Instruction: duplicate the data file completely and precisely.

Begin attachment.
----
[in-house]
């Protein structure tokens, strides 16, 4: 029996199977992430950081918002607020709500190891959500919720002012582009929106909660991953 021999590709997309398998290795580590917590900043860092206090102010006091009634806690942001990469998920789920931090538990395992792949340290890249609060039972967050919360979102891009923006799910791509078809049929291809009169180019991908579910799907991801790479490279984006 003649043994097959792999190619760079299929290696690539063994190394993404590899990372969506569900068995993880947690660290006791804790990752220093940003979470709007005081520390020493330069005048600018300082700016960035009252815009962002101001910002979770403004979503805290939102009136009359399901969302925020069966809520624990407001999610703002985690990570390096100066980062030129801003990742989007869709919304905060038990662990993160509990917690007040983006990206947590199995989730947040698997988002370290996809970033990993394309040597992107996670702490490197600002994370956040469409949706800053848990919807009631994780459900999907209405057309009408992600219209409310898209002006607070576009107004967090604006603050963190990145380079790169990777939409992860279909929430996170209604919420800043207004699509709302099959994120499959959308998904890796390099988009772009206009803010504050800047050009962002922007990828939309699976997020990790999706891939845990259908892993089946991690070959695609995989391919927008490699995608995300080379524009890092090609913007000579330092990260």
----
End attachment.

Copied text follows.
[in-house]
């Protein structure tokens, strides 16, 4: 029996199977992430950081918002607020709500190891959500919720002012582009929106909660991953 021999590709997309398998290795580590917590900043860092206090102010006091009634806690942001990469998920789920931090538990395992792949340290890249609060039972967050919360979102891009923006799910791509078809049929291809009169180019991908579910799907991801790479490279984006 003649043994097959792999190619760079299929290696690539063994190394993404590899990372969506569900068995993880947690660290006791804790990752220093940003979470709007005081520390020493330069005048600018300082700016960035009252815009962002101001910002979770403004979503805290939102009136009359399901969302925020069966809520624990407001999610703002985690990570390096100066980062030129801003990742989007869709919304905060038990662990993160509990917690007040983006990206947590199995989730947040698997988002370290996809970033990993394309040597992107996670702490490197600002994370956040469409949706800053848990919807009631994780459900999907209405057309009408992600219209409310898209002006607070576009107004967090604006603050963190990145380079790169990777939409992860279909929430996170209604919420800043207004699509709302099959994120499959959308998904890796390099988009772009206009803010504050800047050009962002922007990828939309699976997020990790999706891939845990259908892993089946991690070959695609995989391919927008490699995608995300080379524009890092090609913007000579330092990260």